Snapshot of Cultural Citizenship
The survey sample size was n=479 and included a relatively even distribution between those born overseas and those born in Australia. While the sample was skewed towards females there was no statistical differences between any key variables to suggest this had a significant influence on the data.
The survey results illustrate a pluralisation of forms and spaces of cultural participation.
While arts and cultural policy frameworks tend to focus on public institutions like museums and galleries the survey results confirm that people's cultural participation is diverse, mobile, and dispersed across a range of sites, including the media, the home, commercial venues and community faciltiies.
Definitions for each of these domains of participation are contained in the
- The sample tended to participate in media more often than any other participatory dimensions measured.
- On average, people were least likely to attend cultural institutions in comparison to other types of participation.
- Dimensions of participation were related to each other. Participants who attended cultural institutions more often, were more likely to attend commercial venues, community facilities and participate in creative activities.
Country of birth by participation
There were some key differences between those born overseas and those born in Australia.
- Overseas-born people listened to music more often than those born in Australia.
- Overseas-born people also used the internet more for overseas contact in comparison to people born in Australia.
- Those born in Australia listened to radio/podcast shows and watched TV/movies more often than people born overseas.
- Participants born overseas more frequently host meetings and community activities in the home than those born in Australia.
- Those born in Australia visit community gardens and community centres significantly less than overseas born participants.
- Those born overseas more frequently attend: classical music concerts or opera; musicals and comedy shows; classical and contemporary dance performances; cultural/community festivals; and, restaurants, compared with those born in Australia. However, those born in Australia more frequently attend School performances.
- Those born overseas volunteer more frequently for church groups, ethnic groups, and neighbourhood organisations. However, people born in Australia volunteer for political organisations more often.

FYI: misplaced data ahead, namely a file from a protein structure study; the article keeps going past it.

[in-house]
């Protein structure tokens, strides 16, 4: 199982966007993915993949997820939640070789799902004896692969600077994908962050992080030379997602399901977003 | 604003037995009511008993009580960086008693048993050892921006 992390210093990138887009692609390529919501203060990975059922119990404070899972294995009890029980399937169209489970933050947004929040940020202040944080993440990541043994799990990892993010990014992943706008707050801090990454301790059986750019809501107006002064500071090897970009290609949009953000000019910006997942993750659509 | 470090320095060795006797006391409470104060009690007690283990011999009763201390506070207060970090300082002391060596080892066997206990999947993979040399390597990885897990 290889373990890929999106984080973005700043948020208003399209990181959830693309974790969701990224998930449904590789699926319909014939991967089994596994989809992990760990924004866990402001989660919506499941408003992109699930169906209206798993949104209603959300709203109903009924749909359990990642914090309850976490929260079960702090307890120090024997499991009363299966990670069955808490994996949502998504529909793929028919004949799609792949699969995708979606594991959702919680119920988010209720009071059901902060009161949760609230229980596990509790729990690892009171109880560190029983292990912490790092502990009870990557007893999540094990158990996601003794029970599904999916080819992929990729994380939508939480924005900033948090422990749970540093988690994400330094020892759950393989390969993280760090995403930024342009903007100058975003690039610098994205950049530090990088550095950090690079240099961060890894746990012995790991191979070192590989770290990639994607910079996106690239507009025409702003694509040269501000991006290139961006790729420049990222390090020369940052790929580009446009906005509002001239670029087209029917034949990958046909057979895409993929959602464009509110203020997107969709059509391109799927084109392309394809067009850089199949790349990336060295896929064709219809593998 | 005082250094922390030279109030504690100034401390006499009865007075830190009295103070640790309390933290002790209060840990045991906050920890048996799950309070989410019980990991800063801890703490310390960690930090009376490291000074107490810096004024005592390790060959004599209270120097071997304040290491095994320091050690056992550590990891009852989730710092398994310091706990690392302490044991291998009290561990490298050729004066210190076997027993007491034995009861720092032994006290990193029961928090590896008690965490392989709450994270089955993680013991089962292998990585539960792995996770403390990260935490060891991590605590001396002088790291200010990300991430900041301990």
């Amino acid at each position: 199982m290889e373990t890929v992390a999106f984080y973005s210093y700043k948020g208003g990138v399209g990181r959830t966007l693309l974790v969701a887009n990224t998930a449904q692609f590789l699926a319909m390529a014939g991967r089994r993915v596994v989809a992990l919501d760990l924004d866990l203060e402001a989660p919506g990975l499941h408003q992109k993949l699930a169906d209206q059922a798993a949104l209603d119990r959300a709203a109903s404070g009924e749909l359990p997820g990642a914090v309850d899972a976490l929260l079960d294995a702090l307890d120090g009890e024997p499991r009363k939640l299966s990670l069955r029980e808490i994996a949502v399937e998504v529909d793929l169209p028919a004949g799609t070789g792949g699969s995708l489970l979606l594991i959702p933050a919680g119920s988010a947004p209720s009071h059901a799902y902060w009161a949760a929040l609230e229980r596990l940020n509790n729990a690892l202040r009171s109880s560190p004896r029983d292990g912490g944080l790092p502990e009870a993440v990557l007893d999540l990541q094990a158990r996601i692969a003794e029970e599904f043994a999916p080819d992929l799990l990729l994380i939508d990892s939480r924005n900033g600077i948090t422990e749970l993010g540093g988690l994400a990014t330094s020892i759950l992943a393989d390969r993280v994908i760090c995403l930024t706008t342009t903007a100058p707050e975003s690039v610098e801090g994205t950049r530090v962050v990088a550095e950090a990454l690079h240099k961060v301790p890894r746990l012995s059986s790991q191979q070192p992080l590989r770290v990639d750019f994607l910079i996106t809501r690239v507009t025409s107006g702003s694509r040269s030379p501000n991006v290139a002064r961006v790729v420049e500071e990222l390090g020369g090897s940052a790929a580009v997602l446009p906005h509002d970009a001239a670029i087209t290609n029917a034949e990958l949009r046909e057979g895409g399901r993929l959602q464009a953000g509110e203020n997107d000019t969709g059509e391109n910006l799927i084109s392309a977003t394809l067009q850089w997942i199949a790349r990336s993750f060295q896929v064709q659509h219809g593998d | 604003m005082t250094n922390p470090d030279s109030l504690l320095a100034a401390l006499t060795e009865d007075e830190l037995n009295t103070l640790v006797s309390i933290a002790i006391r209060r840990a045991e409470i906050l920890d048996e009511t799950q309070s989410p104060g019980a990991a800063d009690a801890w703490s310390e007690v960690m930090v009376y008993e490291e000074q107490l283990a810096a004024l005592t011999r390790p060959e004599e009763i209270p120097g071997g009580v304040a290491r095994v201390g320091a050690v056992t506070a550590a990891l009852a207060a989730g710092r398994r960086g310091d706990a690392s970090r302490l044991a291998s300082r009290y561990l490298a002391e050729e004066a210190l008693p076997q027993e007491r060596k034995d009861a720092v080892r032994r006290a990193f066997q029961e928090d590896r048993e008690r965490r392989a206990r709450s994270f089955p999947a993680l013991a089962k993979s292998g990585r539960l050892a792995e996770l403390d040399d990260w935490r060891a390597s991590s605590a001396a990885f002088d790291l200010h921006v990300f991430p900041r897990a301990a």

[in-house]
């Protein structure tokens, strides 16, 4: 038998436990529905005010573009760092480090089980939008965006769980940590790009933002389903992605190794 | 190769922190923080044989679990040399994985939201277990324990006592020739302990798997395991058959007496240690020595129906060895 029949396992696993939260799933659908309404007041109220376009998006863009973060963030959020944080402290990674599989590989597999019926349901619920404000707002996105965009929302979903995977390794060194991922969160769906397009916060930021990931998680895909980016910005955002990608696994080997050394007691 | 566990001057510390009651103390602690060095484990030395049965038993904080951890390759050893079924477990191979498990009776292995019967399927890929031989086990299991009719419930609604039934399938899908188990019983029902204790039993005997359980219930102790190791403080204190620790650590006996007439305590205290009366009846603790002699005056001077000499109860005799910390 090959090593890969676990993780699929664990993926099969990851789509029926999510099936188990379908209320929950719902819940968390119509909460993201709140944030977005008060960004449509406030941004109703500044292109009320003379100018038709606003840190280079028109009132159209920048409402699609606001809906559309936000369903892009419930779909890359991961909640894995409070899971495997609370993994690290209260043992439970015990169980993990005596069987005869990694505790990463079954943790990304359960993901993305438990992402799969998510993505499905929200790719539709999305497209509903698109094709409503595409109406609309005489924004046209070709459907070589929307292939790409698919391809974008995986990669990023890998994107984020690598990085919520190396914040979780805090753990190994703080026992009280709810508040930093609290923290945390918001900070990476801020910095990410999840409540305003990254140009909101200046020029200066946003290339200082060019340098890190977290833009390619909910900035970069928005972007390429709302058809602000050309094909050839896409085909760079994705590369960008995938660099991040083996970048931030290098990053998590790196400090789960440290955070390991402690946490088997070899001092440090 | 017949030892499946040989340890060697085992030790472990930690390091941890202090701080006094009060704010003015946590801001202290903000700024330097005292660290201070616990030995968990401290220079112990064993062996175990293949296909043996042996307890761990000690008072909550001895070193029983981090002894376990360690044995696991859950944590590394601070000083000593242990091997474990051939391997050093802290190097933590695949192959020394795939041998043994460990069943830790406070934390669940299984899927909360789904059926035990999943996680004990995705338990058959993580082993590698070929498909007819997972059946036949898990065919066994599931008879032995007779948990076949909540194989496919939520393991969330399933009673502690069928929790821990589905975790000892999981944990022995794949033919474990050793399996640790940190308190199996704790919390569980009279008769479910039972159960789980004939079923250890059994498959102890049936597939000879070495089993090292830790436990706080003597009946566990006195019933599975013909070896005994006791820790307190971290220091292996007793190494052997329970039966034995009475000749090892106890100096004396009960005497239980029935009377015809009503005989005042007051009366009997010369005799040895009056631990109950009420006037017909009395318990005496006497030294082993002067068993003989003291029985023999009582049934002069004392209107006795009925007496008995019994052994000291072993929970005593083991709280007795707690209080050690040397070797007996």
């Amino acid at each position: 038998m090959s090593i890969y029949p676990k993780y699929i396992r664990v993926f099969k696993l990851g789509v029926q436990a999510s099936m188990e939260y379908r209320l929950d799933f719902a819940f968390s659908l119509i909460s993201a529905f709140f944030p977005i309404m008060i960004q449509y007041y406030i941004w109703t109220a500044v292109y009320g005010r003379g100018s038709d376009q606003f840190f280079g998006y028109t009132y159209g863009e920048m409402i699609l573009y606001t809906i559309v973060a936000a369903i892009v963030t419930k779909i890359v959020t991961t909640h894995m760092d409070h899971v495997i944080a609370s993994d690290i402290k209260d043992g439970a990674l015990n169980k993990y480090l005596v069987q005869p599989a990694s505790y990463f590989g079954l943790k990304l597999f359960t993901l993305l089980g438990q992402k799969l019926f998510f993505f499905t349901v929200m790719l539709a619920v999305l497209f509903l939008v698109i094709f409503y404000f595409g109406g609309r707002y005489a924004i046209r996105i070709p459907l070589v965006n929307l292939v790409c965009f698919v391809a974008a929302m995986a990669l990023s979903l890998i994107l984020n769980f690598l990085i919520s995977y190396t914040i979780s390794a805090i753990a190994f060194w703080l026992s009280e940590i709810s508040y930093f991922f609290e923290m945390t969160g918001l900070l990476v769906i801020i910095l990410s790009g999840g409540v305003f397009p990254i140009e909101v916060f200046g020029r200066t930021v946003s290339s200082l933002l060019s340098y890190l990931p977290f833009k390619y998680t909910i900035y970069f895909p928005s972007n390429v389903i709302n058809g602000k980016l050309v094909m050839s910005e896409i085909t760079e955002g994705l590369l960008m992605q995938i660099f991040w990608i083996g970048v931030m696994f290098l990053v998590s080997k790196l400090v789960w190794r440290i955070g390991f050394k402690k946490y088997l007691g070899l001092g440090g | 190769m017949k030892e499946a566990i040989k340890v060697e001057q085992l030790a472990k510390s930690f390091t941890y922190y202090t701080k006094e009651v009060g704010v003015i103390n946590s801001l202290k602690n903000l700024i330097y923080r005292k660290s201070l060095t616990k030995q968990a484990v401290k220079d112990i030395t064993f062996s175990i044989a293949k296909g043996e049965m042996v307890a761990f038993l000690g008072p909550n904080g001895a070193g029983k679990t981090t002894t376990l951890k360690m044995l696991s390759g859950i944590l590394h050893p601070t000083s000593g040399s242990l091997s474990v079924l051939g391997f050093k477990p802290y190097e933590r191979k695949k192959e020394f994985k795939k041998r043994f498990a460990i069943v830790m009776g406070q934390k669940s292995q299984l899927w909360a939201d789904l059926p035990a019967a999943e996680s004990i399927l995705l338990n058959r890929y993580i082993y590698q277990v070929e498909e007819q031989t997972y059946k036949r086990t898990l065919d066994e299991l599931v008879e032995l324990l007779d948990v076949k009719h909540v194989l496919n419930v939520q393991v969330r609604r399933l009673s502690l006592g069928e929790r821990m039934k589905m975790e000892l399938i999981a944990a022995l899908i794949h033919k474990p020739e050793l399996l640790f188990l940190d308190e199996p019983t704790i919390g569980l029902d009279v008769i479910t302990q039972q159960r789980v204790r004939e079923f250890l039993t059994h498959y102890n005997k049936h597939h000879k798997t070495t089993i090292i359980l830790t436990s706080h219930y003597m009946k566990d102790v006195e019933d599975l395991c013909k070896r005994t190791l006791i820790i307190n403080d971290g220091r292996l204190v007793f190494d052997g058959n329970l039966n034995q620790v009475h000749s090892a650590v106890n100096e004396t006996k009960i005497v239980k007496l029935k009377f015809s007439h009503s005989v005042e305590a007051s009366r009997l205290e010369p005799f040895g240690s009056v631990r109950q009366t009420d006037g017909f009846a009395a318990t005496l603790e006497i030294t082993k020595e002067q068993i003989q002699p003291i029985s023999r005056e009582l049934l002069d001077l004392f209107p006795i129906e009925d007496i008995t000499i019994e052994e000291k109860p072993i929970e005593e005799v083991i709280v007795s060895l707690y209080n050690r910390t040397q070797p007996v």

Otherwise, there were a number of similarities between people born overseas and the cultural participation of those born in Australia.
- Reading, internet and physical activity frequency did not differ between these two groups.
- Similarly, those born overseas and those born in Australia are equally engaged with creative participation activities, with the exception of craft. Australian born participants were more likely to participate in craft activities compared with overseas born participants.
English language fluency
English language fluency is an important determinant of cultural participation.
- People who spoke a language other than English were more likely to participate in political and civic activism, and more likely to attend community facilities.
- Those who spoke a language other than English also reported greater levels of media participation than those who spoke English as their first language.
- Those born overseas are more likely to agree that their English is not good enough to do the things they need, compared with those born in Australia.
A sense of belonging
People's sense of belonging to different communities and spaces differed depending on whether they were born in Australia or overseas.
- Those born in Australia have a stronger sense of belonging to Australia and their neighbourhood in comparison with those born overseas.
- However, those born overseas are more likely to feel home in multiple cultures compared with Australian born participants. Furthermore, they are significantly more likely to feel that maintaining heritage and fitting into Australian culture are importance.
- Those born overseas feel comparatively less able to find someone to help them in an emergency and less comfortable accessing all the services they need.
- Those who felt like Australia was their home, were more likely to also feel likely their neighbourhood was their home.